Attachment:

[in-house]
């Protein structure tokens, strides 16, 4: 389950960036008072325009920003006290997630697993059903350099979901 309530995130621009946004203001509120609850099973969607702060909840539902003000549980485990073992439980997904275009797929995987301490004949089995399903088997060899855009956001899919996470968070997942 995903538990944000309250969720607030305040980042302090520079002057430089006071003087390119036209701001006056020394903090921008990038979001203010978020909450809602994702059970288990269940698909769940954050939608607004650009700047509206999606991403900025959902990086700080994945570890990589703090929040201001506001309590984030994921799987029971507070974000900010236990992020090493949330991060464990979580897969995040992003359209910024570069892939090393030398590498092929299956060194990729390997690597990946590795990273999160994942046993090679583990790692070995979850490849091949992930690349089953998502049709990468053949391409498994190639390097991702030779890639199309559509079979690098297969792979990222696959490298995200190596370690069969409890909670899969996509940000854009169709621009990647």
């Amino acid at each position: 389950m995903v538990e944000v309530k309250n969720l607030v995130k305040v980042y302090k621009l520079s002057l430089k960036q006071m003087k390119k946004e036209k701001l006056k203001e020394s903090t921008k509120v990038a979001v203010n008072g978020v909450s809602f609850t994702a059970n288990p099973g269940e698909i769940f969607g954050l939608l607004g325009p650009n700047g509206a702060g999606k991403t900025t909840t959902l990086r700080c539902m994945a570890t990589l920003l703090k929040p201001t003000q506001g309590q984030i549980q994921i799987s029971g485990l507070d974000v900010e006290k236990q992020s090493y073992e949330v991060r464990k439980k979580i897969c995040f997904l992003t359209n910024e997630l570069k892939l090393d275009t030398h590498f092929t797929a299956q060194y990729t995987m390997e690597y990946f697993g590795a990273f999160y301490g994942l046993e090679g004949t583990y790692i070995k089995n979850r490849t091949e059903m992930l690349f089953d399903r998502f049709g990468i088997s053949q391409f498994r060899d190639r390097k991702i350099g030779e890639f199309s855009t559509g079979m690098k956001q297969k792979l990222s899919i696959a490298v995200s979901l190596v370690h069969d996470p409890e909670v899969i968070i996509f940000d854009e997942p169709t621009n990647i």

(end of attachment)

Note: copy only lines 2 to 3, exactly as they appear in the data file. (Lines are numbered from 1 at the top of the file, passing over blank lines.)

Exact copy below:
């Protein structure tokens, strides 16, 4: 389950960036008072325009920003006290997630697993059903350099979901 309530995130621009946004203001509120609850099973969607702060909840539902003000549980485990073992439980997904275009797929995987301490004949089995399903088997060899855009956001899919996470968070997942 995903538990944000309250969720607030305040980042302090520079002057430089006071003087390119036209701001006056020394903090921008990038979001203010978020909450809602994702059970288990269940698909769940954050939608607004650009700047509206999606991403900025959902990086700080994945570890990589703090929040201001506001309590984030994921799987029971507070974000900010236990992020090493949330991060464990979580897969995040992003359209910024570069892939090393030398590498092929299956060194990729390997690597990946590795990273999160994942046993090679583990790692070995979850490849091949992930690349089953998502049709990468053949391409498994190639390097991702030779890639199309559509079979690098297969792979990222696959490298995200190596370690069969409890909670899969996509940000854009169709621009990647």
């Amino acid at each position: 389950m995903v538990e944000v309530k309250n969720l607030v995130k305040v980042y302090k621009l520079s002057l430089k960036q006071m003087k390119k946004e036209k701001l006056k203001e020394s903090t921008k509120v990038a979001v203010n008072g978020v909450s809602f609850t994702a059970n288990p099973g269940e698909i769940f969607g954050l939608l607004g325009p650009n700047g509206a702060g999606k991403t900025t909840t959902l990086r700080c539902m994945a570890t990589l920003l703090k929040p201001t003000q506001g309590q984030i549980q994921i799987s029971g485990l507070d974000v900010e006290k236990q992020s090493y073992e949330v991060r464990k439980k979580i897969c995040f997904l992003t359209n910024e997630l570069k892939l090393d275009t030398h590498f092929t797929a299956q060194y990729t995987m390997e690597y990946f697993g590795a990273f999160y301490g994942l046993e090679g004949t583990y790692i070995k089995n979850r490849t091949e059903m992930l690349f089953d399903r998502f049709g990468i088997s053949q391409f498994r060899d190639r390097k991702i350099g030779e890639f199309s855009t559509g079979m690098k956001q297969k792979l990222s899919i696959a490298v995200s979901l190596v370690h069969d996470p409890e909670v899969i968070i996509f940000d854009e997942p169709t621009n990647i």